Green chemistry offers a unique opportunity for California to once again establish itself as a leader in innovation, taking up the call, and inventing the materials of the 21st century. AB1879 will require that anyone selling products in the state of California know what materials are in those products, and to find green alternatives to the most toxic elements. The EU has had significant regulations banning toxic materials since 2006, with the most recent REACH program looking very similar to AB1879. Already manufacturers have had to shift in order to maintain a presence in the European market, and US companies may get left out.

Where is the value?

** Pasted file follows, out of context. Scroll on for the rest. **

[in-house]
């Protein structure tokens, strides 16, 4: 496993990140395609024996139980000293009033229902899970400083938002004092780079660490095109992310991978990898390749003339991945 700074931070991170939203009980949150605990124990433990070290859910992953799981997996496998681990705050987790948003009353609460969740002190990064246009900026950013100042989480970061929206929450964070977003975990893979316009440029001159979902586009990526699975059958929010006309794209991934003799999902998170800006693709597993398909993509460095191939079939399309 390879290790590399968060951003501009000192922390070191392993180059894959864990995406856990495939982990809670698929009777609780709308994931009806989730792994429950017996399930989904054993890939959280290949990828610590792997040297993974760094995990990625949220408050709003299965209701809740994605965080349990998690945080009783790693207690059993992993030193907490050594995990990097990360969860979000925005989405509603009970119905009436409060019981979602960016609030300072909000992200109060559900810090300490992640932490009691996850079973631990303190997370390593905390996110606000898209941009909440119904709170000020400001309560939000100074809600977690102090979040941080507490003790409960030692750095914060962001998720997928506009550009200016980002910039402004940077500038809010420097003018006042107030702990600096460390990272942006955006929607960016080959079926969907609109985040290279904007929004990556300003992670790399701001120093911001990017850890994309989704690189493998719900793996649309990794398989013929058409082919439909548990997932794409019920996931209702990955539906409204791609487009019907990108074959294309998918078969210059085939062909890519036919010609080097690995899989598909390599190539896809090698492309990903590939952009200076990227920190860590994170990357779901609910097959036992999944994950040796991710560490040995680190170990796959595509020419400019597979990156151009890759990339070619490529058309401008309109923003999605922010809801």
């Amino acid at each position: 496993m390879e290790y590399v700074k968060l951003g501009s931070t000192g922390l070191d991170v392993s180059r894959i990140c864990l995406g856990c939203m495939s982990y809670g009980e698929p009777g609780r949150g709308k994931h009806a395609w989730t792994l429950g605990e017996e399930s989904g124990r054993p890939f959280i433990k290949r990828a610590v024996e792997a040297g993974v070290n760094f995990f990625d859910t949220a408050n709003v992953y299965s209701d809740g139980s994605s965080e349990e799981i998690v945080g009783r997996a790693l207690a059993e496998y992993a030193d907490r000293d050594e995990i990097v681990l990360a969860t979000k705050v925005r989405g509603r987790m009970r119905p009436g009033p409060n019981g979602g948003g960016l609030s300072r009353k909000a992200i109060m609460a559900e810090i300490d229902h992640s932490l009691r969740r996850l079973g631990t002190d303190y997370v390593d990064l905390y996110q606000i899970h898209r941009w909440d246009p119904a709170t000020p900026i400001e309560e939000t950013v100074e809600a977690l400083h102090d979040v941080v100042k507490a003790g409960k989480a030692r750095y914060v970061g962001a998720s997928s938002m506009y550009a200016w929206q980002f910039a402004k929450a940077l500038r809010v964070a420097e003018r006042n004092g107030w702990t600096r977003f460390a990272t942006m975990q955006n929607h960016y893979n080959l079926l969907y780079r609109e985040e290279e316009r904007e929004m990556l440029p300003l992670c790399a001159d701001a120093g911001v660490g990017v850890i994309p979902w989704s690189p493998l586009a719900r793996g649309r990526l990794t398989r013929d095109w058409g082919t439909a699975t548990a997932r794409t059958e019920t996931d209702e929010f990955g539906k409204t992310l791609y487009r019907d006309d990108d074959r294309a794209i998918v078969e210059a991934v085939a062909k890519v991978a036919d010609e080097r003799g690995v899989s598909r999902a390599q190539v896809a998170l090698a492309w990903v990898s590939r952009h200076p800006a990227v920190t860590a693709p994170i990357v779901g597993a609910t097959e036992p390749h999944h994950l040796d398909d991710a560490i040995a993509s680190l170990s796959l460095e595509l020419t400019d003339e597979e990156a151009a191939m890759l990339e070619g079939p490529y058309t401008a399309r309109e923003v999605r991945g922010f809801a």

As investors increasingly turn to green tech and renewable energy to place their bets on the future, many turn to California, still a hotbed of technological innovation. An opportunity exists in promoting the innovation sector for the very materials that our society relies on.

According to investment research firm Innovest, market drivers behind adoption of green chemistry include:

  • Increasing costs of feedstocks (such as oil)
  • Growing demand for eco-efficient products
  • Public concern over toxic chemicals in consumer goods
  • Increasing numbers of scientific reports condemning the presence of toxic chemicals such as flame retardants and bisphenol A (BPA) in household products
  • Increased media attention and litigation focused on consumer exposure to toxic materials
  • Regulatory drivers (such as increasingly stringent toxic regulations in EU)